Jungle
Allen Wyler: Deadly Errors

Deadly Errors

Author: 
Publisher(s): 
Genre: 
Release Date: 
Saturday, June 1, 2013
Grade:
B
# of Pages: 
334
Deadly Errors reminded me a bit of The Net in which computers sum up top costly mistakes. In this case, a computerized hospital system is the device in which many patients find their medical files in disarray. It puts into perspective the hectic lives and work of those in the medical field who have to trust that the equipment and system that they use is of the best quality therefore simply go with it. In the end though, when mistakes are made on a digital scale, people die. 
 
Despite the fact that I’m lost on all of the medical jargon I did think it was pretty cool that the writer of this novel, Allen Wyler, is a renowned physician of Neurosurgery and can basically give all medical input with precise and accurate description. It helps that he’s confident in delivering his scenarios with merit, especially the parts that even a layman can understand. It helps readers easily visualize and become entranced in the story. 
 
As for the story itself. I’m an advocate when it comes to the fact that computers have absolutely thrown humanity into a different curve. Simple people understand what Facebook is, how to buy on-line goods, and how to pay their bills, but many think that the system is near perfect. Sure there are viruses and whatnot, but that’s what anti-virus programs are for. Well, what if other companies fighting for your dollars and cents were responsible for sending viruses that your current anti-virus provider couldn’t fight against? At best you’d have to buy their software to fix your computer and at worst you’d have to buy a new computer. Unfortunately when it comes to the medical field, even the smallest slip up could cause a negative reaction, even death. Could any one company be so vicious as to do this to win over an account that could make them billionaires?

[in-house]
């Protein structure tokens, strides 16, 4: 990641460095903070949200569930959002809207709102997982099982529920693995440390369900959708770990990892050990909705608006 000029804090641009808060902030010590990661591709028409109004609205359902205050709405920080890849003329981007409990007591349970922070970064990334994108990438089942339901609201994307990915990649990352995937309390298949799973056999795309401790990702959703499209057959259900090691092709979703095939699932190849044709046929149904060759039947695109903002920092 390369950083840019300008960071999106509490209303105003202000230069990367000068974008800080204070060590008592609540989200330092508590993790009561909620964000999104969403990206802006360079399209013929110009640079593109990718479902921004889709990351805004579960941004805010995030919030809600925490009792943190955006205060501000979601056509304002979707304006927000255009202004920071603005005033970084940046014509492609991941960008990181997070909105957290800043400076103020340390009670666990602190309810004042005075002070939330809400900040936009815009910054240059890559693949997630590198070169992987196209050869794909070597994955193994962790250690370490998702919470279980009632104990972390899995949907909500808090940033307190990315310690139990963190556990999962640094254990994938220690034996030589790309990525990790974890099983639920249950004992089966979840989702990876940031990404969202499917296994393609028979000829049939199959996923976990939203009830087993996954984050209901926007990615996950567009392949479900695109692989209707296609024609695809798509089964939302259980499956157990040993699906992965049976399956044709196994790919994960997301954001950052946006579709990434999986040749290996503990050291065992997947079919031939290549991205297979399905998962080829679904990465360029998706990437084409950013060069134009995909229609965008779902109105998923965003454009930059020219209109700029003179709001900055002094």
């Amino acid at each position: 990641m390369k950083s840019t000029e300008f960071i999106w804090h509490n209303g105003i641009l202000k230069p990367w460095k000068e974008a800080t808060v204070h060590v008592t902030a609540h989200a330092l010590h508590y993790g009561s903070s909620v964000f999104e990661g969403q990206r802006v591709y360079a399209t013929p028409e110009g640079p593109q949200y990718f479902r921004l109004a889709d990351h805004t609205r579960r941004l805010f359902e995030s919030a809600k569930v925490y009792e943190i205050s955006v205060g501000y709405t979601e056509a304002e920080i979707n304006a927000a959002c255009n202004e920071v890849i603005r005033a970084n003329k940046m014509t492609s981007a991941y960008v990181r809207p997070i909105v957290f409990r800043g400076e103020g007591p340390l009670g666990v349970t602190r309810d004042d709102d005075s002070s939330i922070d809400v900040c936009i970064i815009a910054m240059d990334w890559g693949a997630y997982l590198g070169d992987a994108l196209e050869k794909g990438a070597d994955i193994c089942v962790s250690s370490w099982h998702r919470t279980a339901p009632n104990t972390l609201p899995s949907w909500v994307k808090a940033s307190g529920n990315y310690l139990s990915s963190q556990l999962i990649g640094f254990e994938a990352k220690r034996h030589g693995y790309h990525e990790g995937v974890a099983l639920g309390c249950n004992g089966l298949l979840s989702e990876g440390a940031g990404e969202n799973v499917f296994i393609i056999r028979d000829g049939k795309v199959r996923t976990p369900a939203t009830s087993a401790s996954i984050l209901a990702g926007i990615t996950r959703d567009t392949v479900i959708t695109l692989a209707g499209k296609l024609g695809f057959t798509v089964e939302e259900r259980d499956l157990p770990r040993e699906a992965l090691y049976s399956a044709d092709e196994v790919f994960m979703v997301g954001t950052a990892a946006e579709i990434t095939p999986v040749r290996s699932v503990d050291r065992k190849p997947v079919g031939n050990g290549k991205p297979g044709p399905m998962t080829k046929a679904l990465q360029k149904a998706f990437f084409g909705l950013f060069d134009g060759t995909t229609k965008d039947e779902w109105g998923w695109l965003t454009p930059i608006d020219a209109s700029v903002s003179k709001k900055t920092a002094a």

I liked the characters in the novel. Sometimes they came off a bit generalized or flat, our main hero has his moments, but Wyler makes it work by giving us believable scenarios and real human interactions that make the non-medical area’s of the novel feel real and not written by a novice. I was a bit iffy about the finale, but overall it was a good read that I would suggest to those interested in the medical mystery dramas. 
AJ Garcia
Review by AJ Garcia
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